Iron oxide is a unique semiconductor material, either as a single nanoparticle, or as a component of multifunctional nanoparticles. Its desirable properties, abundance, non-toxicity, and excellent magnetic properties make it a valuable for many applications. Porous iron oxide nanorods are able to transduce light into heat through the photothermal effect. Photothermal heating arises from the energy dissipated during light absorption leading to rapid temperature rise in close
proximity to the surface of the nanoparticle. The heating effect can be efficiently harnessed to drive/promote different physical phenomena. In this report, we describe the synthesis and properties of porous Fe3O4 for photothermal applications. We then demonstrate their use as photothermally enhanced and recyclable materials for environmental remediation through sorption processes.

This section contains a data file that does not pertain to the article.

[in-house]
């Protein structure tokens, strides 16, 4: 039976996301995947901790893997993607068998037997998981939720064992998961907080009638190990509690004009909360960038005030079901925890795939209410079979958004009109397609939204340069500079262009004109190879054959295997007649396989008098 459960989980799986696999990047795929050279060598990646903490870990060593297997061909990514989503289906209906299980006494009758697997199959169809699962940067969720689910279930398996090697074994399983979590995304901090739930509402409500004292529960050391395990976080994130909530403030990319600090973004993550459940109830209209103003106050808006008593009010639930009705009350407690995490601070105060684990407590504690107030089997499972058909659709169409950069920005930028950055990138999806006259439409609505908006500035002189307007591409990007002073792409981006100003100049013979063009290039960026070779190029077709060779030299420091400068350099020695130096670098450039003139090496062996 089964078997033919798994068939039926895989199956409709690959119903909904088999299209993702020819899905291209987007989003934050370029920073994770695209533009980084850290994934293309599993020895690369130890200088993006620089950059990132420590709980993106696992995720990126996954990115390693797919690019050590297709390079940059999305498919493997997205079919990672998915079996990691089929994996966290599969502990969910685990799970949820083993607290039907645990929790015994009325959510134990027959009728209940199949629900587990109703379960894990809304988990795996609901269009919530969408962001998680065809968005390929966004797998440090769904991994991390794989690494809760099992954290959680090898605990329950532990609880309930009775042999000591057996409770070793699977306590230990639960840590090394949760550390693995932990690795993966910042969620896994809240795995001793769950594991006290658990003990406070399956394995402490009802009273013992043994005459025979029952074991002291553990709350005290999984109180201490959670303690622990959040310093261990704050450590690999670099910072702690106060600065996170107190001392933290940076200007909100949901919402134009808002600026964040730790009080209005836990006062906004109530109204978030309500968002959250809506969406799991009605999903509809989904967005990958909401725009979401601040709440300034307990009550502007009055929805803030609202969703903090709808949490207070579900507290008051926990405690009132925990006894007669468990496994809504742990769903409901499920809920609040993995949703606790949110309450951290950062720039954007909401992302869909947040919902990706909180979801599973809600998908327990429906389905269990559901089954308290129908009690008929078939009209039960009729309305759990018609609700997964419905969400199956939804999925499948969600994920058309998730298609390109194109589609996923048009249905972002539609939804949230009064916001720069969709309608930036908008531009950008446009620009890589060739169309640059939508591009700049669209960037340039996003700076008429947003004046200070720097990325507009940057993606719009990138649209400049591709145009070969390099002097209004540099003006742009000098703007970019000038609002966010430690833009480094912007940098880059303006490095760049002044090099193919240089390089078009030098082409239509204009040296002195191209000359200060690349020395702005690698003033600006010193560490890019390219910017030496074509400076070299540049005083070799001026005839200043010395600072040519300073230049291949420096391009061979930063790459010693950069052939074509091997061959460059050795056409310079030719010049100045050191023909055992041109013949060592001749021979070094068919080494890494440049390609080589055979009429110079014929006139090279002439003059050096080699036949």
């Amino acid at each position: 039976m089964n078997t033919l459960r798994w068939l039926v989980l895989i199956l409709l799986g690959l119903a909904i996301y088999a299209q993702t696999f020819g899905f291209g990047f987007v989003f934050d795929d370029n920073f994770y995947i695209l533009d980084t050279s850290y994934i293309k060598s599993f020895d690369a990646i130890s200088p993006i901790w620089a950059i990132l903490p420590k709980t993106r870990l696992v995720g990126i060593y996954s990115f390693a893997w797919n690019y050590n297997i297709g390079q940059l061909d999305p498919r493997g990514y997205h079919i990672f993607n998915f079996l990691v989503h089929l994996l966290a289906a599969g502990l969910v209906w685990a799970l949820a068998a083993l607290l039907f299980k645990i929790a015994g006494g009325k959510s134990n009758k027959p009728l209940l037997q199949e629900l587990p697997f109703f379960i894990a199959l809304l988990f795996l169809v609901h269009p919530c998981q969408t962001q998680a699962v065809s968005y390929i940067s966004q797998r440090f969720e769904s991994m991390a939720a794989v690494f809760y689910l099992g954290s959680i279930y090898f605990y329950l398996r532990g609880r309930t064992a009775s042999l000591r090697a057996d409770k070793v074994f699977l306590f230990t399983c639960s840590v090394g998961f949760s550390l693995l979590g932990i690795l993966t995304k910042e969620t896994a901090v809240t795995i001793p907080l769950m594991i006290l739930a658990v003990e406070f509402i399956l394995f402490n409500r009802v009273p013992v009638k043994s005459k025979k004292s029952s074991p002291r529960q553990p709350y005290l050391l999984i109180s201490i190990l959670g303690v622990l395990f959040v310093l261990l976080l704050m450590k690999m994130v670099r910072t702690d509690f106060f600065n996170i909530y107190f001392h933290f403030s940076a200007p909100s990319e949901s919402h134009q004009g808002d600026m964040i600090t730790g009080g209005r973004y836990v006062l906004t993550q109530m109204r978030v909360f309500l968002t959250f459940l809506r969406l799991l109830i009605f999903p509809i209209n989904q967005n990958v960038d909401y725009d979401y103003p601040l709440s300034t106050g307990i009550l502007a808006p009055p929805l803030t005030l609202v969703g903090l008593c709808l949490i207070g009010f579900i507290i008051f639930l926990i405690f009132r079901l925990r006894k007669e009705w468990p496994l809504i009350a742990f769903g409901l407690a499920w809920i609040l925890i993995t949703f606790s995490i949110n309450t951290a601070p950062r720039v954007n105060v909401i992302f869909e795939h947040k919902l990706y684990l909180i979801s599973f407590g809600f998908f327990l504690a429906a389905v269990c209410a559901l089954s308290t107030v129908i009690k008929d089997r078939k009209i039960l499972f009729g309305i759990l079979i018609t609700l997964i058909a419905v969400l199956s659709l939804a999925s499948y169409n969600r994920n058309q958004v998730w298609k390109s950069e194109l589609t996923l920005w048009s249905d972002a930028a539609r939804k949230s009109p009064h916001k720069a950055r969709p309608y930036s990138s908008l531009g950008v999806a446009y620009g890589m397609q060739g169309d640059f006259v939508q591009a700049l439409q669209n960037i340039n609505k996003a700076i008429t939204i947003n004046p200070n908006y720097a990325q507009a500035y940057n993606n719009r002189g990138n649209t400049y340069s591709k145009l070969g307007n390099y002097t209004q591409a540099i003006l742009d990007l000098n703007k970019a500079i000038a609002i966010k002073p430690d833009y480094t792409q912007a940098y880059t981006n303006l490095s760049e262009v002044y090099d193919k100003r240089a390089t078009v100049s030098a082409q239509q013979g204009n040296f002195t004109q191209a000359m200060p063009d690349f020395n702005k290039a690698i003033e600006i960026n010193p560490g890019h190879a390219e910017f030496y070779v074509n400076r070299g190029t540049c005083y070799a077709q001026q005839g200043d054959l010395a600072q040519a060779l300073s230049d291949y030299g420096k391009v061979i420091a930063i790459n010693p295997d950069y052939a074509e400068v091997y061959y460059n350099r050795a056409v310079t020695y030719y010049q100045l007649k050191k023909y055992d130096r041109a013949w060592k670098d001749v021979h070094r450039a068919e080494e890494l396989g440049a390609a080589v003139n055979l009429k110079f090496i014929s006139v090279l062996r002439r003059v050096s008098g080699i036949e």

George Larsen, Weijie Huang, Yiping Zhao, and Simona E. Hunyadi Murph, "Porous Iron oxide nanorods and their photothermal applications," Proc. SPIE 9919, Nanophotonic Materials XIII, 991904 (Presented at SPIE Nanoscience + Engineering: August 30, 2016; Published: 16 September 2016); https://doi.org/10.1117/12.2237997.
Conference Presentations are recordings of oral presentations given at SPIE conferences and published as part of the proceedings. They include the speaker's narration with video of the slides and animations. Most include full-text papers. Interactive, searchable transcripts and closed captioning are now available for 2018 presentations, with transcripts for prior recordings added daily.
Search our growing collection of more than 16,000 conference presentations, including many plenaries and keynotes.